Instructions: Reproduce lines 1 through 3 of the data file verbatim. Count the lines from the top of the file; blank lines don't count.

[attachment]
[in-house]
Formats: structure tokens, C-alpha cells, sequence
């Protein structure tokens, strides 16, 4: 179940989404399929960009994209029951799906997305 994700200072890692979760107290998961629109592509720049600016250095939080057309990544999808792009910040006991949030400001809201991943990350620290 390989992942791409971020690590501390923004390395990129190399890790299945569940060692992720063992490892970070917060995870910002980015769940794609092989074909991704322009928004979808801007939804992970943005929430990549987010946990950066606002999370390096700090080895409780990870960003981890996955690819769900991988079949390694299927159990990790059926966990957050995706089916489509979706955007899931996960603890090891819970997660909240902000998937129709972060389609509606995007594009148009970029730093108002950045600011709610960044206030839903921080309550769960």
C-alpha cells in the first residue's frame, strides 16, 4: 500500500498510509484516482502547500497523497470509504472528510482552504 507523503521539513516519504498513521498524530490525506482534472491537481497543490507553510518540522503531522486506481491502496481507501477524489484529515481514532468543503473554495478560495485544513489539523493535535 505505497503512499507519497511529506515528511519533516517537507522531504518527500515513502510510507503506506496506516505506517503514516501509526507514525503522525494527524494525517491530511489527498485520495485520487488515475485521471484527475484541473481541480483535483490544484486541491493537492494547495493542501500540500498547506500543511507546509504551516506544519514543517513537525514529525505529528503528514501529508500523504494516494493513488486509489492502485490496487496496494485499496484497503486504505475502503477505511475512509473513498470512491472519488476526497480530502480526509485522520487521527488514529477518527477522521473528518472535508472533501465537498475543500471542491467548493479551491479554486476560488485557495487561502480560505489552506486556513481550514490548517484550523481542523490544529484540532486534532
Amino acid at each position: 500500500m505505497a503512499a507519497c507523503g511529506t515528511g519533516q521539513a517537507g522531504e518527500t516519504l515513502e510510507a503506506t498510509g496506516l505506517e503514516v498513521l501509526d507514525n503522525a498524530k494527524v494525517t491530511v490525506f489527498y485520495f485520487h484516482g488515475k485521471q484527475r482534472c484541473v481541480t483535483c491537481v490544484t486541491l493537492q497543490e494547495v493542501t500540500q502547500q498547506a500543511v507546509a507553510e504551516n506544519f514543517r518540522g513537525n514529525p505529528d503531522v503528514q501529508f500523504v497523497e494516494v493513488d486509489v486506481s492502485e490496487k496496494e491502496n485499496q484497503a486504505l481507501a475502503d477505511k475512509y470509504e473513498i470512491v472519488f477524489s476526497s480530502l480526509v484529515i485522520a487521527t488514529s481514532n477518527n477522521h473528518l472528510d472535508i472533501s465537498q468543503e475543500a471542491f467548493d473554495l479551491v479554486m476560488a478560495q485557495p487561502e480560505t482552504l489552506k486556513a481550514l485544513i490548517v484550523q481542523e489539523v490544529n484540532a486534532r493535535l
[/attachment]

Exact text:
[in-house]
Formats: structure tokens, C-alpha cells, sequence
């Protein structure tokens, strides 16, 4: 179940989404399929960009994209029951799906997305 994700200072890692979760107290998961629109592509720049600016250095939080057309990544999808792009910040006991949030400001809201991943990350620290 390989992942791409971020690590501390923004390395990129190399890790299945569940060692992720063992490892970070917060995870910002980015769940794609092989074909991704322009928004979808801007939804992970943005929430990549987010946990950066606002999370390096700090080895409780990870960003981890996955690819769900991988079949390694299927159990990790059926966990957050995706089916489509979706955007899931996960603890090891819970997660909240902000998937129709972060389609509606995007594009148009970029730093108002950045600011709610960044206030839903921080309550769960």